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Yesterday, the Chancellor, Rishi Sunak, wrote an open letter to the Office for Tax Simplification (OTS) asking them to perform a review into the Capital Gains Tax (CGT) regime, with a brief that included identifying “opportunities to simplify the taxation of chargeable gains, to ensure the system is fit for purpose”. While some might argue that a Chancellor questioning whether the tax system is ‘fit for purpose’ is a foolhardy endeavour, this may be the first hint at answering the question that is on everyone’s lips, particularly following his Summer Economic Statement last week which included further billions of assistance- how exactly are we all going to end up paying for all this help?

CGT is not an untampered-with tax. Even in the Budget earlier this year, Mr Sunak fiddled with Entrepreneurs’ Relief (and actually changed its name to Business Asset Disposal relief, or BAD relief for those who like an in-joke) by reducing the lifetime limit from £10m down to £1m, which is the fifth change to that limit since the introduction of the relief as a replacement for taper relief back in 2008. The rate of CGT has also changed a number of times in the past 12 years, and we currently have four main rates of CGT, 10%, 20%, 18% and 28%, depending on your individual income tax rate, the property of which you are disposing and any reliefs you may have available.

Interestingly, in the Chancellor’s letter he also asked the OTS to look at the “interactions of how gains are taxed compared to other types of income.” While the description of gains as another type of income is perhaps Freudian, it does suggest that the issue of horizontal equity- that is, different types of income being taxed at different rates and how this distorts behaviour- is something the Chancellor is looking to address. After all, if gains were taxed at the same rate as income, or indeed gains were subject to income tax itself, this would preclude a great number of tax planning shenanigans aimed at converting income into gains to take advantage of lower tax rates.

But this may not come as welcome news to entrepreneurs- capital gains are the remit of the wealthy, and they may see this as a further attack on their funds. The OTS itself notes that those who pay CGT are twice as likely to pay higher rate income tax as taxpayers generally.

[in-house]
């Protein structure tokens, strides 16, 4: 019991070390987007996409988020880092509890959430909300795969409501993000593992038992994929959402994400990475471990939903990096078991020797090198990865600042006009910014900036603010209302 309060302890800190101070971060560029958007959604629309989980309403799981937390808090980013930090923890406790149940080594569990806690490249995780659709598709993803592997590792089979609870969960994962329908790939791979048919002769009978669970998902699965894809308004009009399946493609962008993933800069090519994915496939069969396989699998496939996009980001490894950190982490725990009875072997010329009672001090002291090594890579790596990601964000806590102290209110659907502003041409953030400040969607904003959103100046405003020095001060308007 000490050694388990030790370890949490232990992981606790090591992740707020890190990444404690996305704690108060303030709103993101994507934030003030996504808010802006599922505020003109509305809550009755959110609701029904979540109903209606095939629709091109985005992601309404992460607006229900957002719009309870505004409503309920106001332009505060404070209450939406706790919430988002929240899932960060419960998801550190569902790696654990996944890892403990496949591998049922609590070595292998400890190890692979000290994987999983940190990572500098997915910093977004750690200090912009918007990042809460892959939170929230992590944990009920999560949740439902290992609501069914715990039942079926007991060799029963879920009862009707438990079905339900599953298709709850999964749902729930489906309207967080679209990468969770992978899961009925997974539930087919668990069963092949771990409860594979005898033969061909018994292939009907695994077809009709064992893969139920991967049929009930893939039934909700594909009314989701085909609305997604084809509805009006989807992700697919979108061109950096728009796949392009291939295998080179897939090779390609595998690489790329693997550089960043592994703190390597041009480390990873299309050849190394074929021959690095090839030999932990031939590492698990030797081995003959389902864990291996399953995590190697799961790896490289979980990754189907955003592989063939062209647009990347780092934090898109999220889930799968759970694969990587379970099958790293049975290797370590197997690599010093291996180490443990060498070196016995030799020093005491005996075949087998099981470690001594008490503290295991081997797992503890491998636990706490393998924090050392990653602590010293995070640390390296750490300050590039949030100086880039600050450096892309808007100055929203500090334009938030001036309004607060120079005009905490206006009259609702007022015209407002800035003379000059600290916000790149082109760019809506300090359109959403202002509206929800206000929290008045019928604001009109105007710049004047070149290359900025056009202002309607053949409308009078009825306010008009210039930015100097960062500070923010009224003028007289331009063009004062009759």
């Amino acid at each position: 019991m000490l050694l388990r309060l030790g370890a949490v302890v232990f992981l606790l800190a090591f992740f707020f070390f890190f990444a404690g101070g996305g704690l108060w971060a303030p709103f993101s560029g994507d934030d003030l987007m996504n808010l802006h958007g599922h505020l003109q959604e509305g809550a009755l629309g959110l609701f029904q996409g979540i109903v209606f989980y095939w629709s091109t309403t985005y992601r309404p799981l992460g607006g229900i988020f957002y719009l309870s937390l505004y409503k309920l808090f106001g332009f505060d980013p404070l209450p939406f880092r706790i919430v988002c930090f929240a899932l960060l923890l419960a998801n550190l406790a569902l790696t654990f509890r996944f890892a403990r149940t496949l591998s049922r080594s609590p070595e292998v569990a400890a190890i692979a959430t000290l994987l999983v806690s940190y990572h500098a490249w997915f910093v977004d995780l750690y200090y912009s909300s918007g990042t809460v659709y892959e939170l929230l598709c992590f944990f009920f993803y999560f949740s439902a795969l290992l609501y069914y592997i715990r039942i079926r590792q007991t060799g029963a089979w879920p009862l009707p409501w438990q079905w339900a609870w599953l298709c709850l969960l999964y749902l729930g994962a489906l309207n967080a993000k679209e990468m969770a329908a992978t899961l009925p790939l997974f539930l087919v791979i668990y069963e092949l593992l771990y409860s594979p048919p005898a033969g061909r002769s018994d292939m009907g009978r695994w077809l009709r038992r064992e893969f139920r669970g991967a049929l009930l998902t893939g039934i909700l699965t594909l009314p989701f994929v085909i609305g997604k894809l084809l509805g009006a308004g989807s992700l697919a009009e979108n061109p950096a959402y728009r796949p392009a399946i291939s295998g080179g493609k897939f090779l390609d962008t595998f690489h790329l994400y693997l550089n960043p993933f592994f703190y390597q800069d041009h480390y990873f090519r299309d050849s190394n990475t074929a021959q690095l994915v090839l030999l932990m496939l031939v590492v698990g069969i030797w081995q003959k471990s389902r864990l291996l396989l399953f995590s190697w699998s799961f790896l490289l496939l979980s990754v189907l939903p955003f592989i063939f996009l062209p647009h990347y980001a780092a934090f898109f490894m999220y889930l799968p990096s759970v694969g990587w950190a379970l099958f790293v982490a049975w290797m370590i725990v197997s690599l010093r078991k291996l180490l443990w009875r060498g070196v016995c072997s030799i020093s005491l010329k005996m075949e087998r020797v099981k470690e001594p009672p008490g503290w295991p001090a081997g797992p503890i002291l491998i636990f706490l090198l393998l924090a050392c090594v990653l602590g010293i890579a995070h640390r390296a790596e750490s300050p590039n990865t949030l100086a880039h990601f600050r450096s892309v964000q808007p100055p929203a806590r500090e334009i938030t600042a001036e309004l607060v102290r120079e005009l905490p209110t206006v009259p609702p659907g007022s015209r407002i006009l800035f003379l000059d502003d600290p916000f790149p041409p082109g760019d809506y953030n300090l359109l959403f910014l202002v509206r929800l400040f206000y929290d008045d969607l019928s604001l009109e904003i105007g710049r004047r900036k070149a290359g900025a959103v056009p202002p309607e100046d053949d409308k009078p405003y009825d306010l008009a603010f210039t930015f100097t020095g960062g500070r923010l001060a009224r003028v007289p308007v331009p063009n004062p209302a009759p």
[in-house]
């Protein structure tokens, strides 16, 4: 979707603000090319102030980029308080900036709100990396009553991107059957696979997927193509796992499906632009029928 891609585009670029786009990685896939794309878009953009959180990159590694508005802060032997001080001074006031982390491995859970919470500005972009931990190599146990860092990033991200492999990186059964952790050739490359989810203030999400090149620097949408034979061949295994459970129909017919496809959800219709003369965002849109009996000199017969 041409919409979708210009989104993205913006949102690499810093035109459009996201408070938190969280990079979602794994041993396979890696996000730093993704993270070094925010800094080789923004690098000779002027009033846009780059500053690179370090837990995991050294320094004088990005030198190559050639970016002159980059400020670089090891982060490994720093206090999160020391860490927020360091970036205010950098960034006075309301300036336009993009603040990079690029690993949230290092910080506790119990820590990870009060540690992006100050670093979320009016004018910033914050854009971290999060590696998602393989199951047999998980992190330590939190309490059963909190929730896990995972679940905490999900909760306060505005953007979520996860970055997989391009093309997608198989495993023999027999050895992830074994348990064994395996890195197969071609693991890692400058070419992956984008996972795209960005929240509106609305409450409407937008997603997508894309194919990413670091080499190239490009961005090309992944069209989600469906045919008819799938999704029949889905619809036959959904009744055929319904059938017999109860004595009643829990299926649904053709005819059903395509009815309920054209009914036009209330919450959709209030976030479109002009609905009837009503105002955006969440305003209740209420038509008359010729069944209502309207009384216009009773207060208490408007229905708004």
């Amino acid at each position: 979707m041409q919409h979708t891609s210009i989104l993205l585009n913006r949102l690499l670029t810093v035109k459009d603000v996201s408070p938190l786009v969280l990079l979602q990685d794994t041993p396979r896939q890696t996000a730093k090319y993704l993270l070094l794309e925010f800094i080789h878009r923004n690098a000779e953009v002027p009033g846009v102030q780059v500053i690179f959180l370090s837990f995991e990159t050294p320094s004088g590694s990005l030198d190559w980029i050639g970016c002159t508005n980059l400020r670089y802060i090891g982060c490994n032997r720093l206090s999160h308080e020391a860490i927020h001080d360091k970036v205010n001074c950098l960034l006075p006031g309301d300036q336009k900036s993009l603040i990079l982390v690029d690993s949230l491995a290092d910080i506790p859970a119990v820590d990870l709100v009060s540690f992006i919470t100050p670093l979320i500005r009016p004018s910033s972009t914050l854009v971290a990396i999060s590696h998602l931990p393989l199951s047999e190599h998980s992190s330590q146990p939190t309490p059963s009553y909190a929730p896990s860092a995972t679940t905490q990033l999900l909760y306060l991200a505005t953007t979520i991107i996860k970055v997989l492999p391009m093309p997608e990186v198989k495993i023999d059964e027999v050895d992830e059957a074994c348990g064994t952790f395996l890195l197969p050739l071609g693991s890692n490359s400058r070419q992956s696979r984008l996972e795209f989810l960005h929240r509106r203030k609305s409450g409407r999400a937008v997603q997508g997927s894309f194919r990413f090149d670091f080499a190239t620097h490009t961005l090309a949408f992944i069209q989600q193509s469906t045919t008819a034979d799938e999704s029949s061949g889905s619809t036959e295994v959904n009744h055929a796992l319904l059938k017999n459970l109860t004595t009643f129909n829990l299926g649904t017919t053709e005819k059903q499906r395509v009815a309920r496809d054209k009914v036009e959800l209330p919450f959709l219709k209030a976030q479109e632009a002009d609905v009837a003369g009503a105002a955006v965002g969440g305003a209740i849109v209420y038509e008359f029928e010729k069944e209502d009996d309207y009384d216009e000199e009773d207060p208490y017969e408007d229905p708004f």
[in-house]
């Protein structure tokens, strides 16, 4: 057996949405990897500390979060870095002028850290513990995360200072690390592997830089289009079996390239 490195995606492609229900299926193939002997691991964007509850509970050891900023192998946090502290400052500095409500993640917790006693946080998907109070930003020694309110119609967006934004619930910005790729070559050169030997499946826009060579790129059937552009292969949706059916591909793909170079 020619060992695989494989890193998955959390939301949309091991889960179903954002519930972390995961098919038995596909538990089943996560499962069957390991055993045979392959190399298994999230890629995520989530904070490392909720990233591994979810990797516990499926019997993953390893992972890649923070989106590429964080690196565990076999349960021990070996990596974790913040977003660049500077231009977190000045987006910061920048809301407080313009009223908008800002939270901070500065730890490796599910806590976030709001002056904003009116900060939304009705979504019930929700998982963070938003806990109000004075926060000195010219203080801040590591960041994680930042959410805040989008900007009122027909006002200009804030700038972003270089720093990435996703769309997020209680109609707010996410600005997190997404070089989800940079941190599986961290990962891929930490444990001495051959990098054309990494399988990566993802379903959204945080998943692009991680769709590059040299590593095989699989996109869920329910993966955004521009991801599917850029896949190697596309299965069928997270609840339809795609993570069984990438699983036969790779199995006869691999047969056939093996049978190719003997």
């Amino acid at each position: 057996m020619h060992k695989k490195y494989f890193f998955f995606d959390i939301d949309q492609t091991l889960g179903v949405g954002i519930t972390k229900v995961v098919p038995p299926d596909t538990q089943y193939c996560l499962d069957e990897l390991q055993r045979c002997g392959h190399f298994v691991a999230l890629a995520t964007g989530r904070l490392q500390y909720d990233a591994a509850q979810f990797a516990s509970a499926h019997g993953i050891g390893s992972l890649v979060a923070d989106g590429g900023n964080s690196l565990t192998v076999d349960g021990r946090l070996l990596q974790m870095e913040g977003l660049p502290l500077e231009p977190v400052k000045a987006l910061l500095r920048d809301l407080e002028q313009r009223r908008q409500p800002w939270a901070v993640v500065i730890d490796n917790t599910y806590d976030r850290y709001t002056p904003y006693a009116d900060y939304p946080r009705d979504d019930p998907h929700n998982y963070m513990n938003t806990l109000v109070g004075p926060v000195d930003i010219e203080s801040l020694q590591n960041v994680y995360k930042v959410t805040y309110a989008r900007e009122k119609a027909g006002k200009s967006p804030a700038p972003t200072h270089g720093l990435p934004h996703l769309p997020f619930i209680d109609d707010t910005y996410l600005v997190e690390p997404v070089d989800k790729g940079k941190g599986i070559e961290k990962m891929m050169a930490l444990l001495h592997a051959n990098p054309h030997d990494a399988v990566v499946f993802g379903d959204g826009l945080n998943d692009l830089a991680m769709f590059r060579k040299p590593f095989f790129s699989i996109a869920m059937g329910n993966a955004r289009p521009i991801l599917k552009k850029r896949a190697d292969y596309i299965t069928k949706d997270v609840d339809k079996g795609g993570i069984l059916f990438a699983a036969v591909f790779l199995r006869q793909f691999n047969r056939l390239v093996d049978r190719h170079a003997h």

The OTS have now published a detailed description of their remit, and opened a public consultation, as well as an online ‘CGT quiz’ which can be accessed here. The consultation is in two parts, with the first seeking high-level comments on the principles of CGT by 10 August 2020, while the main second section of the document is looking for more detailed comments on the technical detail and practical operation of CGT by 12 October 2020.

The main areas into which they are investigating have been detailed as follows:

  • the overall scope of the tax and the various rates which can apply
  • the reliefs, exemptions and allowances which can apply, and the treatment of losses
  • the annual exempt amount and its interactions with other reliefs
  • the position of individuals, partnerships and estates in administration but not trusts or residence and domicile issues
  • the position of unincorporated businesses, including the setting up, selling or winding up of such businesses
  • the position of stand‐alone owner managed trading or investment companies but not the positions of large or group company structures
  • any distortions to taxpayers’ personal or business investment decisions
  • interactions with other parts of the tax system such as Income Tax, Capital Allowances, Stamp Duty Land Tax (SDLT) and Inheritance Tax

The emphasis on reliefs and on unincorporated businesses and owner-managed companies, and the fact that the consultation is timed to give responses just at the time the Chancellor is likely to be drawing up his autumn Budget proposals, may therefore give business owners cause for concern. Given the scale of the COVID-19 payout, it is unlikely that any changes mooted for CGT are going to result in a tax saving, so anyone thinking of restructuring their affairs, or looking to make a sale, might be advised to think about acting sooner rather than later, or pay the price for delay.

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